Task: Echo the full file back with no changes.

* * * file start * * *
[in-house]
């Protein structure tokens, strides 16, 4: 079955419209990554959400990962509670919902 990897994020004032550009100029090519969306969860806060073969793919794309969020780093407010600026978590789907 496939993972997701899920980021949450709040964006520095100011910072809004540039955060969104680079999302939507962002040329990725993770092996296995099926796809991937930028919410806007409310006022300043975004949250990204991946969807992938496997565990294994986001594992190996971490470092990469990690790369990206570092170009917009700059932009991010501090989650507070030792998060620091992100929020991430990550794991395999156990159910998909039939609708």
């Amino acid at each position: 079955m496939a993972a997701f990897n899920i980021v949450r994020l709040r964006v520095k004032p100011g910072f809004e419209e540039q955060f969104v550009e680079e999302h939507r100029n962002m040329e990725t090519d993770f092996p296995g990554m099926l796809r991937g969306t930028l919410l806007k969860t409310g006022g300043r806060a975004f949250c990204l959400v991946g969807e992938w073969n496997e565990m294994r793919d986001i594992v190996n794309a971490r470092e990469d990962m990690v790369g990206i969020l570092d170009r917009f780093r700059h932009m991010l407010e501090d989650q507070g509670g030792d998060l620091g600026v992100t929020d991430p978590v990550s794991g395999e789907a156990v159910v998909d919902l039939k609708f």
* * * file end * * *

[in-house]
């Protein structure tokens, strides 16, 4: 079955419209990554959400990962509670919902 990897994020004032550009100029090519969306969860806060073969793919794309969020780093407010600026978590789907 496939993972997701899920980021949450709040964006520095100011910072809004540039955060969104680079999302939507962002040329990725993770092996296995099926796809991937930028919410806007409310006022300043975004949250990204991946969807992938496997565990294994986001594992190996971490470092990469990690790369990206570092170009917009700059932009991010501090989650507070030792998060620091992100929020991430990550794991395999156990159910998909039939609708």
């Amino acid at each position: 079955m496939a993972a997701f990897n899920i980021v949450r994020l709040r964006v520095k004032p100011g910072f809004e419209e540039q955060f969104v550009e680079e999302h939507r100029n962002m040329e990725t090519d993770f092996p296995g990554m099926l796809r991937g969306t930028l919410l806007k969860t409310g006022g300043r806060a975004f949250c990204l959400v991946g969807e992938w073969n496997e565990m294994r793919d986001i594992v190996n794309a971490r470092e990469d990962m990690v790369g990206i969020l570092d170009r917009f780093r700059h932009m991010l407010e501090d989650q507070g509670g030792d998060l620091g600026v992100t929020d991430p978590v990550s794991g395999e789907a156990v159910v998909d919902l039939k609708f």